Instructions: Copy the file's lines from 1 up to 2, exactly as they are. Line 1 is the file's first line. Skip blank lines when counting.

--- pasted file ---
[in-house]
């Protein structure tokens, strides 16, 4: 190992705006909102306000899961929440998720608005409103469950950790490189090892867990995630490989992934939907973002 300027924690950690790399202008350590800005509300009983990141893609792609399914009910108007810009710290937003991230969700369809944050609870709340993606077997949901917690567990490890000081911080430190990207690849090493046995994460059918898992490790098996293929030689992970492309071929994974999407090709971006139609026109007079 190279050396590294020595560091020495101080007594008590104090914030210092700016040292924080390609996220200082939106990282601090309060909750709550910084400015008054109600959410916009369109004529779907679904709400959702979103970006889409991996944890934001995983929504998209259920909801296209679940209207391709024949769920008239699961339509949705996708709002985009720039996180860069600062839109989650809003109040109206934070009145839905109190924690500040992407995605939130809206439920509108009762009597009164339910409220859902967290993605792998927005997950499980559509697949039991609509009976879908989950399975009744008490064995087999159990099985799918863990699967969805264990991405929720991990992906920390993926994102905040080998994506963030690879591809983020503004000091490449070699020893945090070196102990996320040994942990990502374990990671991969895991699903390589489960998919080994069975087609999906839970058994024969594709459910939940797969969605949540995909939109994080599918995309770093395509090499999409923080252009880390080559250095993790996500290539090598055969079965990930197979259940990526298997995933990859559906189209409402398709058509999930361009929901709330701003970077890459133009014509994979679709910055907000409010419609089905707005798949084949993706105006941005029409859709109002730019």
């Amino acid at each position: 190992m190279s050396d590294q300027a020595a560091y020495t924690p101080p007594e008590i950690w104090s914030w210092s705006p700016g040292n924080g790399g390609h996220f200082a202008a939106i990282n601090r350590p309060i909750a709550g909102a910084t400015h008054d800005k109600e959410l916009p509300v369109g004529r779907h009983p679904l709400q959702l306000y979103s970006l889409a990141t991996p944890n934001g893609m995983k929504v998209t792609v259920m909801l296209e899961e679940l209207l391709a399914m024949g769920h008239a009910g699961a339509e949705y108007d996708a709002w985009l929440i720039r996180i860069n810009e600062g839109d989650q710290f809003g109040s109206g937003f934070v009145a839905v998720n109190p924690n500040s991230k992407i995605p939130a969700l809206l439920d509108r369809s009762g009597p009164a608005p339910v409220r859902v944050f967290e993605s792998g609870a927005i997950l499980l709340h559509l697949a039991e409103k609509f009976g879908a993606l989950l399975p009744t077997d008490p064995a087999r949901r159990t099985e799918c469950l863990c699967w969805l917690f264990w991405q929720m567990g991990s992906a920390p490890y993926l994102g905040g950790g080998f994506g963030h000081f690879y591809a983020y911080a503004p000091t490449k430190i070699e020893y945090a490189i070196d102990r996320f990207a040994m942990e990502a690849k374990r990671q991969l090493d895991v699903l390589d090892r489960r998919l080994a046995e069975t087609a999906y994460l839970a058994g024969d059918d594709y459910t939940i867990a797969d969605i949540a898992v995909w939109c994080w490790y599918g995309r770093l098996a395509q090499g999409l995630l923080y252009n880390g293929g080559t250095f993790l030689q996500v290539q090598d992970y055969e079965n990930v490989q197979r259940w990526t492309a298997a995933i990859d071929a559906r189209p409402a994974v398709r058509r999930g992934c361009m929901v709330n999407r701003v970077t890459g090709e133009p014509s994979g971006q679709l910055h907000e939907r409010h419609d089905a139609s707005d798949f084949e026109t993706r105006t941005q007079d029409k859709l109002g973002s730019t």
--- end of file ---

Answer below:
[in-house]
């Protein structure tokens, strides 16, 4: 190992705006909102306000899961929440998720608005409103469950950790490189090892867990995630490989992934939907973002 300027924690950690790399202008350590800005509300009983990141893609792609399914009910108007810009710290937003991230969700369809944050609870709340993606077997949901917690567990490890000081911080430190990207690849090493046995994460059918898992490790098996293929030689992970492309071929994974999407090709971006139609026109007079 190279050396590294020595560091020495101080007594008590104090914030210092700016040292924080390609996220200082939106990282601090309060909750709550910084400015008054109600959410916009369109004529779907679904709400959702979103970006889409991996944890934001995983929504998209259920909801296209679940209207391709024949769920008239699961339509949705996708709002985009720039996180860069600062839109989650809003109040109206934070009145839905109190924690500040992407995605939130809206439920509108009762009597009164339910409220859902967290993605792998927005997950499980559509697949039991609509009976879908989950399975009744008490064995087999159990099985799918863990699967969805264990991405929720991990992906920390993926994102905040080998994506963030690879591809983020503004000091490449070699020893945090070196102990996320040994942990990502374990990671991969895991699903390589489960998919080994069975087609999906839970058994024969594709459910939940797969969605949540995909939109994080599918995309770093395509090499999409923080252009880390080559250095993790996500290539090598055969079965990930197979259940990526298997995933990859559906189209409402398709058509999930361009929901709330701003970077890459133009014509994979679709910055907000409010419609089905707005798949084949993706105006941005029409859709109002730019």